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When September 11th is Not Just September 11th


By Steven Martin - Posted on 02 September 2010

Nothing can, or should, be done to divert Muslims from celebrating Eid al-Fitr on September 10th or 11th. Many people have done their best to stop "Burn a Koran Day." The Dove World Outreach Center, despite being denied a burn permit by the city of Gainesville, and despite the counsel of cool heads, seems bent on carrying out this intensely provocative act.

A key point has been missed in the discussion around the Park51 mosque project, "International Burn a Koran Day," and the arson incidents in Murfreesboro, Tennessee.

Not only do these hateful events insult American Muslims, they create a dangerous perception in the Muslim world that our nation despises Islam. We underestimate the power and the potentially disastrous consequences of this perception at our own peril.

All Americans know the significance of September 11th. This date will ring out through the years as significantly as December 7th or any number of other significant national dates. Almost a decade after the attacks we mark this date through patriotic ceremonies or peace demonstrations. In ways we wish Memorial Day was honored, we stop to contemplate the way the ground of meaning shook beneath our feet on that bright, clear morning when so many lives were lost, and when we all wondered what was going to happen next.

So it is understandable that nine years later, we are still angry and hurt. For persons who claim Jesus as Lord and Savior, a tension arises between our base emotions and the teaching to "Love your enemies and pray for those who persecute you." It is this tension that makes the threats of the Dove World Outreach Center in Gainesville, Florida, hosts of "International Burn a Koran Day," so difficult to understand. Anger has a way of blinding us, and in this particular case ignorance becomes fuel for a dangerous incitement that will have violent consequences that will be felt around the world for years to come.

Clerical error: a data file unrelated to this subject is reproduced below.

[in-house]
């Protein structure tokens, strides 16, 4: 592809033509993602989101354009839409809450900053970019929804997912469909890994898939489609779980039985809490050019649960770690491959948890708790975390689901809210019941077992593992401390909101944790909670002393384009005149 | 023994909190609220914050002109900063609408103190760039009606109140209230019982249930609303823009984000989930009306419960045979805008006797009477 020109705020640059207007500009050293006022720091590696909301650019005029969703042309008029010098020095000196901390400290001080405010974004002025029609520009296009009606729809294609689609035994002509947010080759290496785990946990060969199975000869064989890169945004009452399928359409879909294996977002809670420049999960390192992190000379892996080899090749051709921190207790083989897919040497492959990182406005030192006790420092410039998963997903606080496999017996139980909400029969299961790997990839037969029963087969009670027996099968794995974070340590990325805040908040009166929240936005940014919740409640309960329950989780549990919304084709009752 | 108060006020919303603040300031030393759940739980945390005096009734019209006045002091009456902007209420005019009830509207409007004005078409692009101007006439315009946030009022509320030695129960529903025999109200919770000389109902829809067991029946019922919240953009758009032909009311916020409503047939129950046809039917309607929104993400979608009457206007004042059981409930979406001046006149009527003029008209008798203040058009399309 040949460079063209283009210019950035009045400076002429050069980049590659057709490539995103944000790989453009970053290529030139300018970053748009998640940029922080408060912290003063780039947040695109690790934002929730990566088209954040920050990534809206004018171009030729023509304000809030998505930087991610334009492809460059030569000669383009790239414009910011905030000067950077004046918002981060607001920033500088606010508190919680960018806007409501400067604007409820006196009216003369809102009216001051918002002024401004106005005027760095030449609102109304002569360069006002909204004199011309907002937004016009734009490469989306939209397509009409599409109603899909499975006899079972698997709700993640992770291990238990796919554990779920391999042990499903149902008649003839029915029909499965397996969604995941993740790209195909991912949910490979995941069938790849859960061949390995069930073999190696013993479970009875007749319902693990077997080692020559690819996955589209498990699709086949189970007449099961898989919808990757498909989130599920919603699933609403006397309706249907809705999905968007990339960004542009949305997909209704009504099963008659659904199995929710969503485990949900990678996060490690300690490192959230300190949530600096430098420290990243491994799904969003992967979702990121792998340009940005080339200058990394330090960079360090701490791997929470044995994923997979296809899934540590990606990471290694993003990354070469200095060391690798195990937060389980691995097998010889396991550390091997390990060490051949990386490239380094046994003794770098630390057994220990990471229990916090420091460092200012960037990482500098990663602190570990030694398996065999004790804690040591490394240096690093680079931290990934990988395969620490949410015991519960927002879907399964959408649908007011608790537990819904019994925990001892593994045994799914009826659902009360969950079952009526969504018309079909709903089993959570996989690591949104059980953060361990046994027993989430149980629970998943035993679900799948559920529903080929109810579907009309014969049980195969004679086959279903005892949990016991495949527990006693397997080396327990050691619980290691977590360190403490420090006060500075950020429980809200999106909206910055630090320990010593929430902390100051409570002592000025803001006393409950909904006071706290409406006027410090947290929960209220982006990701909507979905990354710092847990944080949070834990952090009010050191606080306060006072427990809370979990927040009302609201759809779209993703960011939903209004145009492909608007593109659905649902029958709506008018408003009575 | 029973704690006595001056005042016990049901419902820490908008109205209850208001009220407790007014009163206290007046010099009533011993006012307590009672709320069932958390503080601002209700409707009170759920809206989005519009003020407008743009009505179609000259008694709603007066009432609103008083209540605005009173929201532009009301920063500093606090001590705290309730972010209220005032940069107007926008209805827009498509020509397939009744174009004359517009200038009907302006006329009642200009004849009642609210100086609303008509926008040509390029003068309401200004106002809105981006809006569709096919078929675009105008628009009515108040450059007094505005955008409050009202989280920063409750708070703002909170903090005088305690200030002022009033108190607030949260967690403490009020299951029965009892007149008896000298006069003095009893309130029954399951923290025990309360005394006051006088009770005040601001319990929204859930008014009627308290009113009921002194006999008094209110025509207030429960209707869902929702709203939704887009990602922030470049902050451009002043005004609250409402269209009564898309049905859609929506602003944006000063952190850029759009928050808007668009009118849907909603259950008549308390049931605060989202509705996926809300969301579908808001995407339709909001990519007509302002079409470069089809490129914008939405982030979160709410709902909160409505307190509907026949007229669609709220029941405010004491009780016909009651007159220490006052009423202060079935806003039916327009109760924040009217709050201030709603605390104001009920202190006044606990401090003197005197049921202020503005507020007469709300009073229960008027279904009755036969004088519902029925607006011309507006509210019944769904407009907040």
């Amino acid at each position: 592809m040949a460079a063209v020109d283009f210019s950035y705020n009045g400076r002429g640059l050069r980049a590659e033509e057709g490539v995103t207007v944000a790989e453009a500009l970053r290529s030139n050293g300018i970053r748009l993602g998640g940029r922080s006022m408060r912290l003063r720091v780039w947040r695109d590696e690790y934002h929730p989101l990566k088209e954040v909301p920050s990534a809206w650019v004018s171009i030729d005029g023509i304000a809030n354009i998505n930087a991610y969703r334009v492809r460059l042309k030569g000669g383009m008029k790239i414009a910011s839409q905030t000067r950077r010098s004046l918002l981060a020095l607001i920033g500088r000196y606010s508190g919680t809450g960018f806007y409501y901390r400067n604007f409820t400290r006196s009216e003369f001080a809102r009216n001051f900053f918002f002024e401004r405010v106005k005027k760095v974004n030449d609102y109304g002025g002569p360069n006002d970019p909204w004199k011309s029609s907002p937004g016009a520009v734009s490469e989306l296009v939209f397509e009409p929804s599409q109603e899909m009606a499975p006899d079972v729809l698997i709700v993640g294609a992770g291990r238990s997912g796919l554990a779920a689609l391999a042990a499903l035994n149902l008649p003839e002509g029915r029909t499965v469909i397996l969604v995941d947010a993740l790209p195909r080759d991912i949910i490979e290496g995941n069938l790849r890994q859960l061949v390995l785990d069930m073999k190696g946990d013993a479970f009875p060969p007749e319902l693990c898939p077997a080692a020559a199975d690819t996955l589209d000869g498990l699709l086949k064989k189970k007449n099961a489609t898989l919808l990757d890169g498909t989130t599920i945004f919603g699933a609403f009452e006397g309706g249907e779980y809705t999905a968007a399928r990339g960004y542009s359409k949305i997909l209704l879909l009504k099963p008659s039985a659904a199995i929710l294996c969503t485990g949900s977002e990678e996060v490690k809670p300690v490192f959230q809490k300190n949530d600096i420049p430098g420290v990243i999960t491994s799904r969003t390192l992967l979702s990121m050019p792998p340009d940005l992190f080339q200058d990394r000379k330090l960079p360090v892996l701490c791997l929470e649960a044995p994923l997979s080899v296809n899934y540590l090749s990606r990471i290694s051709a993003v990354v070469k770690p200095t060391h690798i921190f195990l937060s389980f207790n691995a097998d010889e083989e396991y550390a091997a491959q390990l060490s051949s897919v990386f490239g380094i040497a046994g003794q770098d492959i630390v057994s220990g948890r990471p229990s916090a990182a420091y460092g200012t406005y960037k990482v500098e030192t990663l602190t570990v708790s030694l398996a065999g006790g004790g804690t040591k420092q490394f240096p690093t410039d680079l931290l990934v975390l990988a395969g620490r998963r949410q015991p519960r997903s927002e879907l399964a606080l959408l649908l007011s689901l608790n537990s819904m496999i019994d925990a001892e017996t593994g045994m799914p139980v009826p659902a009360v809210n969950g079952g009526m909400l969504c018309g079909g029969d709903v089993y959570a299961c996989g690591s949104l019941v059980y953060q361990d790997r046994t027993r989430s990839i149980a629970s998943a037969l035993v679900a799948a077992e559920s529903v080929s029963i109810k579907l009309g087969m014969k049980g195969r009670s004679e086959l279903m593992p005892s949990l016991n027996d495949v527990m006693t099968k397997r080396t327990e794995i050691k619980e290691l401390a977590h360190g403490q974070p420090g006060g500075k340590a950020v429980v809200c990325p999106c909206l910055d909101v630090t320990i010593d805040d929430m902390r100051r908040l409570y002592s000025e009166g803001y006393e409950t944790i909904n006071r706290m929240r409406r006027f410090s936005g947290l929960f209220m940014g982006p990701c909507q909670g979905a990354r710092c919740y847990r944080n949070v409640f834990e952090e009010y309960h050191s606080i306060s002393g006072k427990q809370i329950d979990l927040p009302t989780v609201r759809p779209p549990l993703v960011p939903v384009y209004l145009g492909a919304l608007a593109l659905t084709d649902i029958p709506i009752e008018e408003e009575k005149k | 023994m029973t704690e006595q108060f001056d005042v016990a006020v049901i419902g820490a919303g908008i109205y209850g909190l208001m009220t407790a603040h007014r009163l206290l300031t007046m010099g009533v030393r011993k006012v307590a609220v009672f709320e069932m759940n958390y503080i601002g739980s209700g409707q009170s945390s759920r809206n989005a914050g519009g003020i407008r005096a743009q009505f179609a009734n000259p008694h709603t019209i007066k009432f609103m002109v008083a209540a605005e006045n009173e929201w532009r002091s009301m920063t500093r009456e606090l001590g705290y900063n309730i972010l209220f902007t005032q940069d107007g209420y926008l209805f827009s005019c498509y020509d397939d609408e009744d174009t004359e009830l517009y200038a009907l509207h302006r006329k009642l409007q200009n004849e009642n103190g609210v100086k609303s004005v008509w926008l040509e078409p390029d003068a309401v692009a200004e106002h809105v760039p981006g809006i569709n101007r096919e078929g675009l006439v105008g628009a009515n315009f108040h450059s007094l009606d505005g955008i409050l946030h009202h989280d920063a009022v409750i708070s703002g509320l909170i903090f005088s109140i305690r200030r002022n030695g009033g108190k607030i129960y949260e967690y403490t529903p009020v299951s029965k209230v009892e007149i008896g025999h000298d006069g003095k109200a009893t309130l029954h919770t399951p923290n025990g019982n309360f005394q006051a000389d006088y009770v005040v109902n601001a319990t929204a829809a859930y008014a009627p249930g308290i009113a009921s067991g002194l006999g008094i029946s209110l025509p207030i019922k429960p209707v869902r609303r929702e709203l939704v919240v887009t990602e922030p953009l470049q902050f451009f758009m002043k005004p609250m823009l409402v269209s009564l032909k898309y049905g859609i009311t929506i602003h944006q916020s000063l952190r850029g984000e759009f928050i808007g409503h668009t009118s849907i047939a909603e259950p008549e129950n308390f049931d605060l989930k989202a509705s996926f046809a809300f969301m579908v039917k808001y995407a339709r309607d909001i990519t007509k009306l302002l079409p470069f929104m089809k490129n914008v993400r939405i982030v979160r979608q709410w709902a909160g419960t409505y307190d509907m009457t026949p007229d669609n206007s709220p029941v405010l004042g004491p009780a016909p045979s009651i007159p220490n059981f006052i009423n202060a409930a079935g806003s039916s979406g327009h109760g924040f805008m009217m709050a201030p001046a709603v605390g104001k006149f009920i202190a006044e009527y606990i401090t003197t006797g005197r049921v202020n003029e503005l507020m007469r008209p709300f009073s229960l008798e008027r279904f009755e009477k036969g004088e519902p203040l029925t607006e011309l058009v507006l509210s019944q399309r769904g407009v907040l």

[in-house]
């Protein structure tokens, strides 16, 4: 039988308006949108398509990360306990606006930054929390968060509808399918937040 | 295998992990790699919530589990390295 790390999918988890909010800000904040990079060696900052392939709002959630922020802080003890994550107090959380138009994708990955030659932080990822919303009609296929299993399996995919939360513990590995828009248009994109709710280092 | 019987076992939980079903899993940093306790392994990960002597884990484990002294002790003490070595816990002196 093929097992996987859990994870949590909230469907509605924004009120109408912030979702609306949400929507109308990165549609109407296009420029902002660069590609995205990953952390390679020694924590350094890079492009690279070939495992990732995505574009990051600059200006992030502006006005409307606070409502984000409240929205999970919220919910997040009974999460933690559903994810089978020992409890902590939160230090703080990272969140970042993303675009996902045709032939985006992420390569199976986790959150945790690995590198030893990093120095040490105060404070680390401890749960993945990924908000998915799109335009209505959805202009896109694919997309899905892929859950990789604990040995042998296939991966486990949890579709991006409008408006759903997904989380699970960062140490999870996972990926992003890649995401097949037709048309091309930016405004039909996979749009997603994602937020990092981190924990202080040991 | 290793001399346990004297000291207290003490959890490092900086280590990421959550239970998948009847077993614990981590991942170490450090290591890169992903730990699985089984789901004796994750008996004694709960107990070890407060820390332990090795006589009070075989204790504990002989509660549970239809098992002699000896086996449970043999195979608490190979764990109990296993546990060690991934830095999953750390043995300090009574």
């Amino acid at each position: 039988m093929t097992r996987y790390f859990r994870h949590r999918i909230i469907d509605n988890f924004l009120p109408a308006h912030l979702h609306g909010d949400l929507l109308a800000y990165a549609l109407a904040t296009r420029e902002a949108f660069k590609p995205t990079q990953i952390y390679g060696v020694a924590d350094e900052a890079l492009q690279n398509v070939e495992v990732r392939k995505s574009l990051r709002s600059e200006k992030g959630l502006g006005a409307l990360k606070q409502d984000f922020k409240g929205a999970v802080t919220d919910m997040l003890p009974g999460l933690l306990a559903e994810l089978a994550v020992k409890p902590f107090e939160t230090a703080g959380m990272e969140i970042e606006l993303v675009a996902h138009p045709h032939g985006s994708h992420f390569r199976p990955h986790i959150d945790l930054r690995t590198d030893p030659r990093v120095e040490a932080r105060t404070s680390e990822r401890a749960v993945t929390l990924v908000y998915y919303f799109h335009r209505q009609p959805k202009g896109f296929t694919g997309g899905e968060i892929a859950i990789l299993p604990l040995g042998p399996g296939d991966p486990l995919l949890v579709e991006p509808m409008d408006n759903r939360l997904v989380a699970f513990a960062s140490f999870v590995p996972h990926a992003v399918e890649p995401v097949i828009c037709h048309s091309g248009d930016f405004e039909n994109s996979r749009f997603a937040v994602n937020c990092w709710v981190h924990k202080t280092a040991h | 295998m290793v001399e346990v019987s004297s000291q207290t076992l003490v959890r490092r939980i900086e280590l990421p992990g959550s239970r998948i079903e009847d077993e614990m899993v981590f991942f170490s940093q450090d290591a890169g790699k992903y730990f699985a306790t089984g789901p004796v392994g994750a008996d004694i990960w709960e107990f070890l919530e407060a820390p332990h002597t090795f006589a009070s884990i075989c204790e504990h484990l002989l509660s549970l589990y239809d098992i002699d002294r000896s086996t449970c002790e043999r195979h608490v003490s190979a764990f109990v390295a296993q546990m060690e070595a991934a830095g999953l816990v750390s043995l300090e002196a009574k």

For Muslims, the Koran (from now on I'll use the more proper "Quran") is the Word of God. Christians might therefore equate the burning of a copy of the Quran to burning a Bible or any other book: reprehensible, but ultimately acceptable in a free society in which free speech is often exercised through symbolic actions. But this reflects a key misunderstanding of both Islam and Christianity. For Muslims, the Quran is not simply a book: it is the very Word of the One God. It is the words God gave humanity, spoken directly and written down in perfect accuracy. This is why the Quran is only the Quran when it is written or spoken in Arabic: Muslims believe God actually gave this word in Arabic, and therefore a translation of it into another language is less than the Quran.

Christians (although this is a matter of great debate) believe that Jesus is the Word of God. The Bible is an inspired text that reveals Jesus, but in the end, it is Jesus himself that is the Word of God (read the Gospel of John, chapter 1 and following, to see where this idea comes from). Therefore, it is not inaccurate to say that for Muslims, the act of burning the Quran has the same significance as that of burning Jesus! It is a fundamental desecration of what Muslims view as a sacred gift to humanity, spoken directly from God.